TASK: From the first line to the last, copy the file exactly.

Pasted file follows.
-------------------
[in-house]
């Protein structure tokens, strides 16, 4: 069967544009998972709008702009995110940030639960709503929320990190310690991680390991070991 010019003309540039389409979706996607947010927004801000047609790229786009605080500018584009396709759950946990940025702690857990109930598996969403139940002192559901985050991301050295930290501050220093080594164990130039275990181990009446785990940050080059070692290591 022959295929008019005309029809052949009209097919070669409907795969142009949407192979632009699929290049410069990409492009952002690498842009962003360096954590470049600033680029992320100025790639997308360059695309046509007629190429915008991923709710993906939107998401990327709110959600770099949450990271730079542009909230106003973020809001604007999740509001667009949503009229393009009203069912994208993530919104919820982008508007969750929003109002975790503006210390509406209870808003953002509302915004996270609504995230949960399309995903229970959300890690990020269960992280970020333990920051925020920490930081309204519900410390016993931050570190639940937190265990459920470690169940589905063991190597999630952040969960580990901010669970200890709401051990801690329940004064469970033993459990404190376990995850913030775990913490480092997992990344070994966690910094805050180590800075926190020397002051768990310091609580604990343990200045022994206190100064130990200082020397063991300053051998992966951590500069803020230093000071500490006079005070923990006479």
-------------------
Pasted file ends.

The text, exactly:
[in-house]
């Protein structure tokens, strides 16, 4: 069967544009998972709008702009995110940030639960709503929320990190310690991680390991070991 010019003309540039389409979706996607947010927004801000047609790229786009605080500018584009396709759950946990940025702690857990109930598996969403139940002192559901985050991301050295930290501050220093080594164990130039275990181990009446785990940050080059070692290591 022959295929008019005309029809052949009209097919070669409907795969142009949407192979632009699929290049410069990409492009952002690498842009962003360096954590470049600033680029992320100025790639997308360059695309046509007629190429915008991923709710993906939107998401990327709110959600770099949450990271730079542009909230106003973020809001604007999740509001667009949503009229393009009203069912994208993530919104919820982008508007969750929003109002975790503006210390509406209870808003953002509302915004996270609504995230949960399309995903229970959300890690990020269960992280970020333990920051925020920490930081309204519900410390016993931050570190639940937190265990459920470690169940589905063991190597999630952040969960580990901010669970200890709401051990801690329940004064469970033993459990404190376990995850913030775990913490480092997992990344070994966690910094805050180590800075926190020397002051768990310091609580604990343990200045022994206190100064130990200082020397063991300053051998992966951590500069803020230093000071500490006079005070923990006479």